The different types of polar patterns and how to use them

If you’re a sound enthusiast, then you’re probably aware of the importance of polar patterns in audio recording. Polar patterns refer to the directional sensitivity of a microphone and are crucial in determining where and how much sound the mic will pick up.

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There are several types of polar patterns available, each with its unique characteristics and uses. In this article, we will explore the various polar patterns and how to use them effectively for different recording situations.

Understanding polar patterns is essential for achieving high-quality audio recordings. Whether you’re recording music, podcasts, or voice-overs, selecting the right polar pattern can make all the difference.

From cardioid to omnidirectional patterns, each has its distinct advantages and limitations that must be considered when choosing the appropriate microphone. Additionally, knowing how to manipulate polar patterns can also help you eliminate unwanted background noise and achieve clearer audio recordings.

So let’s dive into the world of polar patterns and discover how they can enhance your audio recordings.

The Cardioid Polar Pattern

When it comes to polar patterns in microphones, the cardioid pattern is perhaps the most commonly used.

As the name suggests, this type of pattern is heart-shaped and picks up sound from the front while rejecting noise from the back and sides.

This makes it great for recording vocals or instruments where you want to capture clear sound from a specific source while minimizing any unwanted background noise.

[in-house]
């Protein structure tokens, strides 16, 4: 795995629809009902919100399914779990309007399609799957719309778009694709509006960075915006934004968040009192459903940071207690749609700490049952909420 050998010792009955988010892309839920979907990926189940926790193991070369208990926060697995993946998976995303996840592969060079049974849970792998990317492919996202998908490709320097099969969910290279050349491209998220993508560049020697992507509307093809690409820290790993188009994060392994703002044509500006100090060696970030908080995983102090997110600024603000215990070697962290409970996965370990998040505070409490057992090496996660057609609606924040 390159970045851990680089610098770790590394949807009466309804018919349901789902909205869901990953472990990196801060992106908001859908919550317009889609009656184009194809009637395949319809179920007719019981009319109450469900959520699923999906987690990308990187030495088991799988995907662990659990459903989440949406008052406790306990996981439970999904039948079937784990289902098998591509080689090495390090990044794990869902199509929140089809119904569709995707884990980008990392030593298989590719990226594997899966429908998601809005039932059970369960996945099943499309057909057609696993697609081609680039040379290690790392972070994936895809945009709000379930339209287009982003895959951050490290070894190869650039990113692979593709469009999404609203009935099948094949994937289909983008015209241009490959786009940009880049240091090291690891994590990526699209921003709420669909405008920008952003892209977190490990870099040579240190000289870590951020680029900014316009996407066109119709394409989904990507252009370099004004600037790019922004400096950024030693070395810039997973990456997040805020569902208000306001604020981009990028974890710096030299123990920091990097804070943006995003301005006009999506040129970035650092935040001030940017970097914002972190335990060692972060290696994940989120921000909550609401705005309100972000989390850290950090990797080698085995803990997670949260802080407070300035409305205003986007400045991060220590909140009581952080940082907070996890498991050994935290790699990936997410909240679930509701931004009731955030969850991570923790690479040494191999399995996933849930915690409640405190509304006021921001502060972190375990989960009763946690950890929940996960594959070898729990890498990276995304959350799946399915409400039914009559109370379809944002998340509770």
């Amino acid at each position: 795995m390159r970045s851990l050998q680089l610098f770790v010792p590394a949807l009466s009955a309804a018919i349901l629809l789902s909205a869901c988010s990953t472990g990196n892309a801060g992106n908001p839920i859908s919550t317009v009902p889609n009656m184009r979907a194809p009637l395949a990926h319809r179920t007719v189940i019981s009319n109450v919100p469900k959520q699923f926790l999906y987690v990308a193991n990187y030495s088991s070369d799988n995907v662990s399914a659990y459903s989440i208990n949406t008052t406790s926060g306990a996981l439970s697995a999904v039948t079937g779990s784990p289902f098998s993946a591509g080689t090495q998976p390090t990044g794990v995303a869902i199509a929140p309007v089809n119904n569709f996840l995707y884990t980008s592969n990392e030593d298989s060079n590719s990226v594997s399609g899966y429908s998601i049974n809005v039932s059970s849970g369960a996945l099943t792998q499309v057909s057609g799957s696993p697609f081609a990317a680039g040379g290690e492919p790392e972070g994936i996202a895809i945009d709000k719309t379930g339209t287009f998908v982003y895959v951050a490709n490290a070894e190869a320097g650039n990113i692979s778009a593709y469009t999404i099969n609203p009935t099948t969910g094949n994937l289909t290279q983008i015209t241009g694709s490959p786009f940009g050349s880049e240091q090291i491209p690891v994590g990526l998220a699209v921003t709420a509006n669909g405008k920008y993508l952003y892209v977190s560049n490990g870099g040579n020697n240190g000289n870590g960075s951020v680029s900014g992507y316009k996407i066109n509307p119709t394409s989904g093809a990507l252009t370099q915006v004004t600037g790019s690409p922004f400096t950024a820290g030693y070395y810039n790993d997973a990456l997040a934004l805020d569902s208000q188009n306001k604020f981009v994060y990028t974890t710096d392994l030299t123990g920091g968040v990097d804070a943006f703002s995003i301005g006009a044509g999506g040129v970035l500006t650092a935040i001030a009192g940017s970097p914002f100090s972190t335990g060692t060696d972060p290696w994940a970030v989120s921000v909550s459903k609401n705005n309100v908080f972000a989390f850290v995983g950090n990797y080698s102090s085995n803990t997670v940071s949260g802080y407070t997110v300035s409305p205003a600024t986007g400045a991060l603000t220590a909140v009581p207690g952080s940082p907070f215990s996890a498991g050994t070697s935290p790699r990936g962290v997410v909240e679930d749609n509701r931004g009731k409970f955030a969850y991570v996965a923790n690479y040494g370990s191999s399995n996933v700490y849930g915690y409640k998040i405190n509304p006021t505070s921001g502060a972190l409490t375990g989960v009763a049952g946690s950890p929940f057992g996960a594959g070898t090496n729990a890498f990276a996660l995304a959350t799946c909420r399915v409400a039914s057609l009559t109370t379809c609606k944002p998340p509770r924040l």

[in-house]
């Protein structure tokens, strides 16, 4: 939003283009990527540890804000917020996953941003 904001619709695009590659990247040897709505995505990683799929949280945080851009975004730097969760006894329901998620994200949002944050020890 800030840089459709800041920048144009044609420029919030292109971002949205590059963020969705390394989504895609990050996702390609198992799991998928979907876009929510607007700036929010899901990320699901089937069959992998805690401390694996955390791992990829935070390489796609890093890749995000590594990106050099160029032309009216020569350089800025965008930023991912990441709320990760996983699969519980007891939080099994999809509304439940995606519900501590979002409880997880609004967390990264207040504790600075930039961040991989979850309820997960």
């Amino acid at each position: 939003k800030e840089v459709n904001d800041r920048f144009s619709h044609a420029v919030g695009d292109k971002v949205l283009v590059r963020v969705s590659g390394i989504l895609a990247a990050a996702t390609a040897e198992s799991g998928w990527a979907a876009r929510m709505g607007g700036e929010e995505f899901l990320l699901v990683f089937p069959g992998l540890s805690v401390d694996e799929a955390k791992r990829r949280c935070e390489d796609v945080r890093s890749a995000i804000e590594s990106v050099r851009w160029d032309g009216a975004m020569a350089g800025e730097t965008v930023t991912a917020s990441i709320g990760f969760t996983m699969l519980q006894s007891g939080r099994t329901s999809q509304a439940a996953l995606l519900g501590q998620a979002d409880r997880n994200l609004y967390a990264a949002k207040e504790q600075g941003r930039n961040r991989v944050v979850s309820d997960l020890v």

The cardioid pattern is also commonly used for live performances as it allows performers to move around on stage without compromising sound quality.

It’s important to keep in mind that different microphone models may have slightly different interpretations of the cardioid pattern, so it’s always a good idea to check with your specific microphone’s manual before recording or performing.

The Figure-Eight Polar Pattern

The Figure-Eight Polar Pattern, also known as Bidirectional or Figure-Of-Eight, picks up sound from the front and back of the microphone while rejecting sounds from the sides.

This polar pattern is commonly used for recording duets or interviews with two people facing each other. The microphone should be placed perpendicular to the source of sound, with one person speaking into one side of the mic and the other speaking into the opposite side.

It’s important to note that this polar pattern can also pick up unwanted sounds from behind the microphone, such as noise from a computer or air conditioning unit. Therefore, it’s essential to choose an appropriate recording space when using this polar pattern.

Additionally, some microphones have a switch that allows you to choose between cardioid and figure-eight polar patterns, making them versatile for different recording situations.

Understanding how to use the Figure-Eight Polar Pattern can enhance your audio recordings and help create a more professional sound.

The Omnidirectional Polar Pattern

While the figure-eight polar pattern is ideal for capturing sound from two opposite directions, the omnidirectional polar pattern is designed to pick up sound from all directions.

This type of polar pattern is perfect for recording ambient sounds or capturing a group of people or instruments in one take.

With no directional bias, the omnidirectional polar pattern picks up every sound it encounters, making it an excellent choice for live recordings or outdoor environments where there are multiple sources of sound.